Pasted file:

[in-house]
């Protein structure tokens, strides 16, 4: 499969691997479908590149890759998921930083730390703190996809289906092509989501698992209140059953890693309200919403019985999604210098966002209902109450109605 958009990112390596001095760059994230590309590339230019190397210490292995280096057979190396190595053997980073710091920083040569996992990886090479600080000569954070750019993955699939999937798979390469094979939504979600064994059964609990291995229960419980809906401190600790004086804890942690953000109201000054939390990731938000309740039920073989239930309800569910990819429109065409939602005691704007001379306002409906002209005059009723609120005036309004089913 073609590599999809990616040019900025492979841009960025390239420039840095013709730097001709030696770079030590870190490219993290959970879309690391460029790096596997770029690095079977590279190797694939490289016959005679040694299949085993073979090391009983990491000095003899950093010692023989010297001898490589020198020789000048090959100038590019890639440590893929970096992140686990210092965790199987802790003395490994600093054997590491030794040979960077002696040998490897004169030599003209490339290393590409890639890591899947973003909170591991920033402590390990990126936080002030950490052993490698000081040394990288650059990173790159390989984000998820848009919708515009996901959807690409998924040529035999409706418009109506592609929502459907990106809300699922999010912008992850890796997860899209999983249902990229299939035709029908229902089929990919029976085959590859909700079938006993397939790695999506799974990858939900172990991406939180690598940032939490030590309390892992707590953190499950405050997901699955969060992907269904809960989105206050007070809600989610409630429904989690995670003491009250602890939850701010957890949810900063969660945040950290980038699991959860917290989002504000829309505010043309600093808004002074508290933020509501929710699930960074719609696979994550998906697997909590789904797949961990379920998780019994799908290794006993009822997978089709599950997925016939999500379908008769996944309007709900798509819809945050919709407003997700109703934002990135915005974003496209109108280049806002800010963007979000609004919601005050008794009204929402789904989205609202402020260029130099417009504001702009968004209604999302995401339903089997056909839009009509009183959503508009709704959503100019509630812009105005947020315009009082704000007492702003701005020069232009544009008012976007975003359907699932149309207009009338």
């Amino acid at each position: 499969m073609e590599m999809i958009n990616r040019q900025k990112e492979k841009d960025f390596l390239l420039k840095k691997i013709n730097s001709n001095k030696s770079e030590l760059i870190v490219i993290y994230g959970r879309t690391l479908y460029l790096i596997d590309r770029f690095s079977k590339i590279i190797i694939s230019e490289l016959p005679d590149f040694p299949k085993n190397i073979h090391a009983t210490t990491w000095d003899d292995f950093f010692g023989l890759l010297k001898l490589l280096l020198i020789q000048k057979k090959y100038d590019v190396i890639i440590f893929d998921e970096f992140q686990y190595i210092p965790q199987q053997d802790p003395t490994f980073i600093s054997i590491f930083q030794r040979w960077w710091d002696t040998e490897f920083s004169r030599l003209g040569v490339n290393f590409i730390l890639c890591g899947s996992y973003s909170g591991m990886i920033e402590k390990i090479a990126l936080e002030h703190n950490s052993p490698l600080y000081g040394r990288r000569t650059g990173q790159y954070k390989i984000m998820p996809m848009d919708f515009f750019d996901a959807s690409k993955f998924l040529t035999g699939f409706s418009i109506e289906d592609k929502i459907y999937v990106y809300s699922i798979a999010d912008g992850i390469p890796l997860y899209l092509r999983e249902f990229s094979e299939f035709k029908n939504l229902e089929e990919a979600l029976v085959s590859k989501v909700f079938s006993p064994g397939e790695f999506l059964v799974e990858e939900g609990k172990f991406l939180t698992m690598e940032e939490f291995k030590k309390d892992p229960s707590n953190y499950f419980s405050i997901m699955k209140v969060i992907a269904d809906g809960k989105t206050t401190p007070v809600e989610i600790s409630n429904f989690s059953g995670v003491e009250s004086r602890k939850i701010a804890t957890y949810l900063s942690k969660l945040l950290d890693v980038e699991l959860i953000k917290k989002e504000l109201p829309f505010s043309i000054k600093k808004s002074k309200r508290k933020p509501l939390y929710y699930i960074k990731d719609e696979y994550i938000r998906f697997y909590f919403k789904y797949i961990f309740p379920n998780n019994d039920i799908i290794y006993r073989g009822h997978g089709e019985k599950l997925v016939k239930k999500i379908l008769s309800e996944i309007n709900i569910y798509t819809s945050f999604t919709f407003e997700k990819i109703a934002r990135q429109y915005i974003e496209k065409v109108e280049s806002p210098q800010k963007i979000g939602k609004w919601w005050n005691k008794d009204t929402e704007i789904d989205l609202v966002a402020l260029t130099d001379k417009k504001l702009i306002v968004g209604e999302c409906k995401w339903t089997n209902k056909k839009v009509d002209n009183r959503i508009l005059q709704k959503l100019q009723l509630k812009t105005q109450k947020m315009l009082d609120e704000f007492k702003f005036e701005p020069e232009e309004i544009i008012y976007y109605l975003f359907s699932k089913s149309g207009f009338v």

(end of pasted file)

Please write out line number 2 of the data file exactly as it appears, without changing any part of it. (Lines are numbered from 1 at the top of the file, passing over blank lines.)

């Protein structure tokens, strides 16, 4: 499969691997479908590149890759998921930083730390703190996809289906092509989501698992209140059953890693309200919403019985999604210098966002209902109450109605 958009990112390596001095760059994230590309590339230019190397210490292995280096057979190396190595053997980073710091920083040569996992990886090479600080000569954070750019993955699939999937798979390469094979939504979600064994059964609990291995229960419980809906401190600790004086804890942690953000109201000054939390990731938000309740039920073989239930309800569910990819429109065409939602005691704007001379306002409906002209005059009723609120005036309004089913 073609590599999809990616040019900025492979841009960025390239420039840095013709730097001709030696770079030590870190490219993290959970879309690391460029790096596997770029690095079977590279190797694939490289016959005679040694299949085993073979090391009983990491000095003899950093010692023989010297001898490589020198020789000048090959100038590019890639440590893929970096992140686990210092965790199987802790003395490994600093054997590491030794040979960077002696040998490897004169030599003209490339290393590409890639890591899947973003909170591991920033402590390990990126936080002030950490052993490698000081040394990288650059990173790159390989984000998820848009919708515009996901959807690409998924040529035999409706418009109506592609929502459907990106809300699922999010912008992850890796997860899209999983249902990229299939035709029908229902089929990919029976085959590859909700079938006993397939790695999506799974990858939900172990991406939180690598940032939490030590309390892992707590953190499950405050997901699955969060992907269904809960989105206050007070809600989610409630429904989690995670003491009250602890939850701010957890949810900063969660945040950290980038699991959860917290989002504000829309505010043309600093808004002074508290933020509501929710699930960074719609696979994550998906697997909590789904797949961990379920998780019994799908290794006993009822997978089709599950997925016939999500379908008769996944309007709900798509819809945050919709407003997700109703934002990135915005974003496209109108280049806002800010963007979000609004919601005050008794009204929402789904989205609202402020260029130099417009504001702009968004209604999302995401339903089997056909839009009509009183959503508009709704959503100019509630812009105005947020315009009082704000007492702003701005020069232009544009008012976007975003359907699932149309207009009338």